Wednesday, July 13, 2016
A Leader’s Trials
To the chief Musician, A Psalm of David, to bring to remembrance.
“Make haste, O God, to deliver me; make haste to help me, O LORD. Let them be ashamed and confounded that seek after my soul: let them be turned backward, and put to confusion, that desire my hurt. Let them be turned back for a reward of their shame that say, Aha, aha.” (Psalm 70:1-3)
Humans have an awareness of time that has been amplified as society and technology have made life more complex. David had struggled with constant accusations by Saul and his followers until sometimes he felt it would never end. He is praying that God would act quickly on his behalf, turning the accusations against those who were making them, and leaving them with nothing to say. He sked that they would be forced to withdraw their charges and embarrassed to admit they were false.
“Let all those that seek thee rejoice and be glad in thee: and let such as love thy salvation say continually, Let God be magnified.” (Psalm 70:4)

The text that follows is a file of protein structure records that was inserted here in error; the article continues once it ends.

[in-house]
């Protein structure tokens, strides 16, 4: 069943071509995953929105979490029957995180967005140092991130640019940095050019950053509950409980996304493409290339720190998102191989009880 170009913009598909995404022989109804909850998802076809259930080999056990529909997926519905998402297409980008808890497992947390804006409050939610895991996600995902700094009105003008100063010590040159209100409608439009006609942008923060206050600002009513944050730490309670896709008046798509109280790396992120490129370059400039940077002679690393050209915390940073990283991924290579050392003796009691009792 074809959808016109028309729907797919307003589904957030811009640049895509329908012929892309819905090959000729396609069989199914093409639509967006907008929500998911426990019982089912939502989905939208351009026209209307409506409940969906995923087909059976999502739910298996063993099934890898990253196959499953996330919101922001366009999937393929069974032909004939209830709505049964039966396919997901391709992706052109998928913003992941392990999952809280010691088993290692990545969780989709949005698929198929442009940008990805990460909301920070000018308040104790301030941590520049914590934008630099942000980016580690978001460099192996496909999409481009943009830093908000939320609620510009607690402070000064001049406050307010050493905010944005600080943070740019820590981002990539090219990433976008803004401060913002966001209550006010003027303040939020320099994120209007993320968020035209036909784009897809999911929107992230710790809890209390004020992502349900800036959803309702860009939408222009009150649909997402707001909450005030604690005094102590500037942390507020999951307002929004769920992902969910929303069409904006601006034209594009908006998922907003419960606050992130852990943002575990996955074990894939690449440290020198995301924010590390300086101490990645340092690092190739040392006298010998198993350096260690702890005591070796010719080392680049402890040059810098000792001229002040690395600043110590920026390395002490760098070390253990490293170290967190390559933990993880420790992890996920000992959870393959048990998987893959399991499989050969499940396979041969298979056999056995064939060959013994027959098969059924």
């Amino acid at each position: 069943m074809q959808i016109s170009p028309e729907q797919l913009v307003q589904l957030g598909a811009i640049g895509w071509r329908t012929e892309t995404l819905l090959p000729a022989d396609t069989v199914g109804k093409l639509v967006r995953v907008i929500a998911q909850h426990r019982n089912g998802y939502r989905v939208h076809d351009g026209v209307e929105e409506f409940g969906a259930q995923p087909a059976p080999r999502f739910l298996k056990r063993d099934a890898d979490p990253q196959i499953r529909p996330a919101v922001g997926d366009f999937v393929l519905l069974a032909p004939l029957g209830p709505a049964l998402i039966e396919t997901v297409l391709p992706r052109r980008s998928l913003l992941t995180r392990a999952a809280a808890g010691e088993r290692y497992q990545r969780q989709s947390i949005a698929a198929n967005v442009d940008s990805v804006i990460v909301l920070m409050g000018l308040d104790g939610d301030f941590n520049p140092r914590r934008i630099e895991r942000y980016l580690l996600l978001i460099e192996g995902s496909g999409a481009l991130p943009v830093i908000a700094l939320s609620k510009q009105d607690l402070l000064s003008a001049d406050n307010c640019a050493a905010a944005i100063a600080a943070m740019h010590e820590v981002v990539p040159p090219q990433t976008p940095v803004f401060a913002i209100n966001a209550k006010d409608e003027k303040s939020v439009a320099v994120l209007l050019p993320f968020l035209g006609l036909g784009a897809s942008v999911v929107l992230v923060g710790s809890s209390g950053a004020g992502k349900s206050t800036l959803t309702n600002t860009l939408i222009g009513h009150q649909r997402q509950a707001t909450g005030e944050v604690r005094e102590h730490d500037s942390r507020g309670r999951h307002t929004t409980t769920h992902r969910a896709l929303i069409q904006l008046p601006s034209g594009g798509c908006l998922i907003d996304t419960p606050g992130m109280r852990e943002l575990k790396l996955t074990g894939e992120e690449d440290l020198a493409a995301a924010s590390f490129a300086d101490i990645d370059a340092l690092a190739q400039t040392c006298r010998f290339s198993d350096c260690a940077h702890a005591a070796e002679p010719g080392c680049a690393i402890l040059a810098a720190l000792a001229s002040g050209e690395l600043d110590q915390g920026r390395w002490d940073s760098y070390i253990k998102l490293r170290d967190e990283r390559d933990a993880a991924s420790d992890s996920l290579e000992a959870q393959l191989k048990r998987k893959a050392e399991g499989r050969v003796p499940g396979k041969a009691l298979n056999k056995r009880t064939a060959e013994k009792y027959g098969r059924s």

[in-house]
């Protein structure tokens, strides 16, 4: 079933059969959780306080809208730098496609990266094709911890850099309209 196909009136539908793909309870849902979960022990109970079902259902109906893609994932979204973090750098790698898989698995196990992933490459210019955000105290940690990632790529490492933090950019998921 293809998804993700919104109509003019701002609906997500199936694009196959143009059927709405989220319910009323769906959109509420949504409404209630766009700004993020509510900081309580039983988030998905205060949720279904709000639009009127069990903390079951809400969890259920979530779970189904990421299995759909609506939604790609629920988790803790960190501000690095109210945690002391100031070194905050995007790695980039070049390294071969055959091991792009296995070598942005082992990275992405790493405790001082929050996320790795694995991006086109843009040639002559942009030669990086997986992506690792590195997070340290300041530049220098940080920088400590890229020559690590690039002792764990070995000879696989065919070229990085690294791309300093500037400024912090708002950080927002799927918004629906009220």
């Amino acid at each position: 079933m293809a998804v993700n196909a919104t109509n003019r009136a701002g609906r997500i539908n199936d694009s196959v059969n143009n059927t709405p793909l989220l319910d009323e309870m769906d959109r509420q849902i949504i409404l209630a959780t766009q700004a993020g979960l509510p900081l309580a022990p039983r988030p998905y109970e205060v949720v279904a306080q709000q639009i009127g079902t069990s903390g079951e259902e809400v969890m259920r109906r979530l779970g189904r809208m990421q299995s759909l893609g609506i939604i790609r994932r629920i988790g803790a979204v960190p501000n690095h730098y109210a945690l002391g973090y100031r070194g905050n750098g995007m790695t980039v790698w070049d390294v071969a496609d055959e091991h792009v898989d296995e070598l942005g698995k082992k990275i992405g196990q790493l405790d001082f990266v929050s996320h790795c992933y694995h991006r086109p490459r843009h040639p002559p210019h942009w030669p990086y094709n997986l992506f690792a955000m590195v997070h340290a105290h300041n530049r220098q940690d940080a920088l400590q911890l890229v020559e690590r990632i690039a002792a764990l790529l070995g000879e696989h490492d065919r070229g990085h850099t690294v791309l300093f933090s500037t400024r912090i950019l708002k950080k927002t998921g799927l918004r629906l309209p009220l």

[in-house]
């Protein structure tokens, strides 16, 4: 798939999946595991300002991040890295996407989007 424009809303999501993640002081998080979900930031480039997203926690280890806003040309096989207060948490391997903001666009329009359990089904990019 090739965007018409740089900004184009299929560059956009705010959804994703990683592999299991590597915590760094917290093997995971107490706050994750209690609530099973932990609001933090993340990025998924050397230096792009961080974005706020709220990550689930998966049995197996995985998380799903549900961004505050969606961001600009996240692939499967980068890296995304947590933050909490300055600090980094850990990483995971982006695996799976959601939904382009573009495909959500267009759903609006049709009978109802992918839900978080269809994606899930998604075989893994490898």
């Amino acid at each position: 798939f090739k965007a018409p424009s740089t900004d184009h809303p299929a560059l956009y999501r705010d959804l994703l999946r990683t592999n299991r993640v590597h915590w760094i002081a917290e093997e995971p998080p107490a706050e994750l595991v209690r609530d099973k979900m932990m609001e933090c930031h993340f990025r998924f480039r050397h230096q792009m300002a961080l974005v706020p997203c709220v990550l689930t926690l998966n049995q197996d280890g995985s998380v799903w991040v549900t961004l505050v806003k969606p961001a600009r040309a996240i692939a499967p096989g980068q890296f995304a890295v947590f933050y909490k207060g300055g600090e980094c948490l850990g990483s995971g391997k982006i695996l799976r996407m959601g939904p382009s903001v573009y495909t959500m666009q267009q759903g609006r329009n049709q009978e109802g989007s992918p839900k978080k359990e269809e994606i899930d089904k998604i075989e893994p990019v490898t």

One of David’s ongoing concerns was that those who believed in God would be encouraged rather than discouraged by what happened in David’s life. Here he prays that they would see God’s protection and deliverance and sing God’s praises again.
“But I am poor and needy: make haste unto me, O God: thou art my help and my deliverer; O LORD, make no tarrying.” (Psalm 70:5)
It is hard to encourage others to trust God and give thanks for their problems when you are struggling yourself. David was needing encouragement himself, and asks that God would respond without delay, so that his own unease would not affect other people. Leaders struggle with many of the same difficulties as their followers, but because they are in the public eye, their reactions tend to affect more people, and good leaders are concerned about what the effect will be. There are times when it is hard and lonely being a leader, knowing one’s responsibility for setting an example.